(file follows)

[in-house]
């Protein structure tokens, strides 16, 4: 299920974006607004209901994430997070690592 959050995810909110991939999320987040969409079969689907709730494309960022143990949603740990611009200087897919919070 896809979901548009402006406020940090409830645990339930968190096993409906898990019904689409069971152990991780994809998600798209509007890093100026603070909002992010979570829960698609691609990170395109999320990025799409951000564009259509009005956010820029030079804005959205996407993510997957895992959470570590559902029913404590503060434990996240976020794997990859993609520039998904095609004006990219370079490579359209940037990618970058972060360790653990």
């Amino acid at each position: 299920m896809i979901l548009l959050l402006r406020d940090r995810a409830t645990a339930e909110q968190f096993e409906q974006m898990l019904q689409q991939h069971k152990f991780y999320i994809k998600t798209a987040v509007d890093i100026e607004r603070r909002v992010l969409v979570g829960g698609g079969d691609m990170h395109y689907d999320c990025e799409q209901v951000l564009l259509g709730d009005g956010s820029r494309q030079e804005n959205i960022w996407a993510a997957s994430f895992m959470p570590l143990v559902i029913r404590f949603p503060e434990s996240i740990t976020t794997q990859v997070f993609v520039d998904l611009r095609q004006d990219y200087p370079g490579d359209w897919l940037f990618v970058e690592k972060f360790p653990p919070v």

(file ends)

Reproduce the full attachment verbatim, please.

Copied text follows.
[in-house]
């Protein structure tokens, strides 16, 4: 299920974006607004209901994430997070690592 959050995810909110991939999320987040969409079969689907709730494309960022143990949603740990611009200087897919919070 896809979901548009402006406020940090409830645990339930968190096993409906898990019904689409069971152990991780994809998600798209509007890093100026603070909002992010979570829960698609691609990170395109999320990025799409951000564009259509009005956010820029030079804005959205996407993510997957895992959470570590559902029913404590503060434990996240976020794997990859993609520039998904095609004006990219370079490579359209940037990618970058972060360790653990």
């Amino acid at each position: 299920m896809i979901l548009l959050l402006r406020d940090r995810a409830t645990a339930e909110q968190f096993e409906q974006m898990l019904q689409q991939h069971k152990f991780y999320i994809k998600t798209a987040v509007d890093i100026e607004r603070r909002v992010l969409v979570g829960g698609g079969d691609m990170h395109y689907d999320c990025e799409q209901v951000l564009l259509g709730d009005g956010s820029r494309q030079e804005n959205i960022w996407a993510a997957s994430f895992m959470p570590l143990v559902i029913r404590f949603p503060e434990s996240i740990t976020t794997q990859v997070f993609v520039d998904l611009r095609q004006d990219y200087p370079g490579d359209w897919l940037f990618v970058e690592k972060f360790p653990p919070v």